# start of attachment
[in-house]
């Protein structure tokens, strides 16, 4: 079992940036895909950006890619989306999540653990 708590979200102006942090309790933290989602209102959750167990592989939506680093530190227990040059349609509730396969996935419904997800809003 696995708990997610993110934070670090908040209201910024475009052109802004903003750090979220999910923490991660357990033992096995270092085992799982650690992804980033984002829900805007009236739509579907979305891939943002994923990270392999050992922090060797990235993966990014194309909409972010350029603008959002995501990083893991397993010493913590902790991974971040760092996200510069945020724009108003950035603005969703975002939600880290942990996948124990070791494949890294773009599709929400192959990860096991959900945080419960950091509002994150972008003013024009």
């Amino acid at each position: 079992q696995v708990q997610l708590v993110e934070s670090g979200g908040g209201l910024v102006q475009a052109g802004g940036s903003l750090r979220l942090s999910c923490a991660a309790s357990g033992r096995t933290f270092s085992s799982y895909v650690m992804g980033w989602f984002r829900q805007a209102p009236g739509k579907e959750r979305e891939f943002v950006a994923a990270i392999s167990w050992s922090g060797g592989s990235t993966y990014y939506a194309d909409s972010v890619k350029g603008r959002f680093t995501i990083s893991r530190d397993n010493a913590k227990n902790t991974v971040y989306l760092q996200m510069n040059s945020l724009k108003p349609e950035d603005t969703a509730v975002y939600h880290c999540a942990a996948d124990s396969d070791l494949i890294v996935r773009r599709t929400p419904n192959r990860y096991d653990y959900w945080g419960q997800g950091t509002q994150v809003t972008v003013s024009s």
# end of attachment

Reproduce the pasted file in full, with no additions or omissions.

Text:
[in-house]
């Protein structure tokens, strides 16, 4: 079992940036895909950006890619989306999540653990 708590979200102006942090309790933290989602209102959750167990592989939506680093530190227990040059349609509730396969996935419904997800809003 696995708990997610993110934070670090908040209201910024475009052109802004903003750090979220999910923490991660357990033992096995270092085992799982650690992804980033984002829900805007009236739509579907979305891939943002994923990270392999050992922090060797990235993966990014194309909409972010350029603008959002995501990083893991397993010493913590902790991974971040760092996200510069945020724009108003950035603005969703975002939600880290942990996948124990070791494949890294773009599709929400192959990860096991959900945080419960950091509002994150972008003013024009």
């Amino acid at each position: 079992q696995v708990q997610l708590v993110e934070s670090g979200g908040g209201l910024v102006q475009a052109g802004g940036s903003l750090r979220l942090s999910c923490a991660a309790s357990g033992r096995t933290f270092s085992s799982y895909v650690m992804g980033w989602f984002r829900q805007a209102p009236g739509k579907e959750r979305e891939f943002v950006a994923a990270i392999s167990w050992s922090g060797g592989s990235t993966y990014y939506a194309d909409s972010v890619k350029g603008r959002f680093t995501i990083s893991r530190d397993n010493a913590k227990n902790t991974v971040y989306l760092q996200m510069n040059s945020l724009k108003p349609e950035d603005t969703a509730v975002y939600h880290c999540a942990a996948d124990s396969d070791l494949i890294v996935r773009r599709t929400p419904n192959r990860y096991d653990y959900w945080g419960q997800g950091t509002q994150v809003t972008v003013s024009s």